He doesn’t promise everything to be light. There’s only so much, he said, to make insurance or identity theft fun, but he tries to make it current —- this year he’s talking about inflation more than he ever has, for instance — and he takes a vested interest in each student.

“When I first came into his class, I was late because something weird happened to my schedule, and he was just very welcoming,” said junior Rachael Fitzgerald, 16, a student in his accounting class. “I didn’t understand any of the stuff that they were learning, but he honestly explained it as if I already knew what was going on. And it honestly did help me.”

He uses a variety of teaching styles to get his messages across, though mixing in stories, lectures, videos and repetition.

“When I do lecture, I take pride in the fact that I try to take some of these concepts and I make them simple,” Bartholomew said. “I try to boil it down to the basic concept because they’re not going to remember the details when they get out in the real world, but they might remember a phrase or a topic or a story, or, ‘he’s dumbed that 401k down so I can make sure I understood what a match was,’ or, ‘it’s free money and Mr. B said I needed to take advantage of that.’”

Bartholomew said he is the teacher he is because of his colleagues and others who have taught

His students say he keeps them accountable and doesn’t baby them.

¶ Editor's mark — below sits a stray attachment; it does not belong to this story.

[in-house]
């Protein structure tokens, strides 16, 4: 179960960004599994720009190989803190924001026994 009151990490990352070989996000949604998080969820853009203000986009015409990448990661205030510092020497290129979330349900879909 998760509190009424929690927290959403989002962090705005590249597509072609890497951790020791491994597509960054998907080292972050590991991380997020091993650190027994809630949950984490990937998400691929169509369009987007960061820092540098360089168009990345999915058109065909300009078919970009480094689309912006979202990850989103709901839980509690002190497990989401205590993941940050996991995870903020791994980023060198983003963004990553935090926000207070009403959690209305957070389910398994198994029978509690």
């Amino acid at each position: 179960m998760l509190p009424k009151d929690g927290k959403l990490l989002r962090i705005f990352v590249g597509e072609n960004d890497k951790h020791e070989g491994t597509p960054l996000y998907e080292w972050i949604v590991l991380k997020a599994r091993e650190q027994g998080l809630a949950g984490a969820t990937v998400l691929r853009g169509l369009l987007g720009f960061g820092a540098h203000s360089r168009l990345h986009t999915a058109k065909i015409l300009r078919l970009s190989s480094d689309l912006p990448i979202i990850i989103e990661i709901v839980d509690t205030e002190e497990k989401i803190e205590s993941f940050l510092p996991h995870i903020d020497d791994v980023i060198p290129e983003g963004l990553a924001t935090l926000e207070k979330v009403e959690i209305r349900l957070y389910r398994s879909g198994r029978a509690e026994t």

“He showed me not only how you can teach without being super formal … but responsibility (and) time management is a big one,” Shaffer said, “because obviously, I want to get my work done there so I can play. He’s very much one of those work-hard, play-hard kind of people. I definitely picked that up from him.”

But he also wants everyone to be comfortable, enough so that he has a ping pong table in the back of the class and he’ll share of himself, whether it’s tidbits about his weekend or spending the money he received for the citywide teacher of the year honor and having a class party.

“I always knew I could go to Mr. B because I knew he wasn’t some strict, mean teacher,” Fitzgerald said. “He’s honestly like that cool uncle.”

Bartholomew, who spent six years as an enlisted nuclear mechanic on submarines before converting to an officer working in logistics and supply in the business side of the Navy Supply Corps. In his last few jobs in the Navy, he ran budgets and finance, and learned about accounting in the Navy, having never taken a class in the subject. He said he continues to adjust from being in the Navy to being a teacher.

“I think the transition is still happening,” Bartholomew said. “In some sense, I didn’t have the horror stories I’ve heard of some military that had made the transition and just can’t deal with students. There are times when I wish there was more structure in the students than what there is, so I have those feelings, but it’s been an easier transition. I’ve had to change a little bit. I’ve had to realize that these aren’t your 20-something sailors. These are 17-year-old kids who are still trying to figure things out and, they’re living a different life. So I’ve had to loosen up a little bit.”

And students say that shows, but he also brings a structure they appreciate.

“You can see that he cares and he shows it,” McCullough said, “and he’s not just a teacher putting on a front. He really means it, and he really wants you to succeed.”


Teachers of the year

Citywide teacher of the year: Jason Bartholomew, CTE business teacher, Nansemond River High School

Citywide elementary school teacher of the year: Meredith Kerr, art teacher, Elephant’s Fork Elementary School

Citywide middle school teacher of the year: Tonya Richards, Science 6 teacher, Forest Glen Middle School

Citywide rookie teacher of the year: Gretchen Shahriari, SPED GC teacher, Southwestern Elementary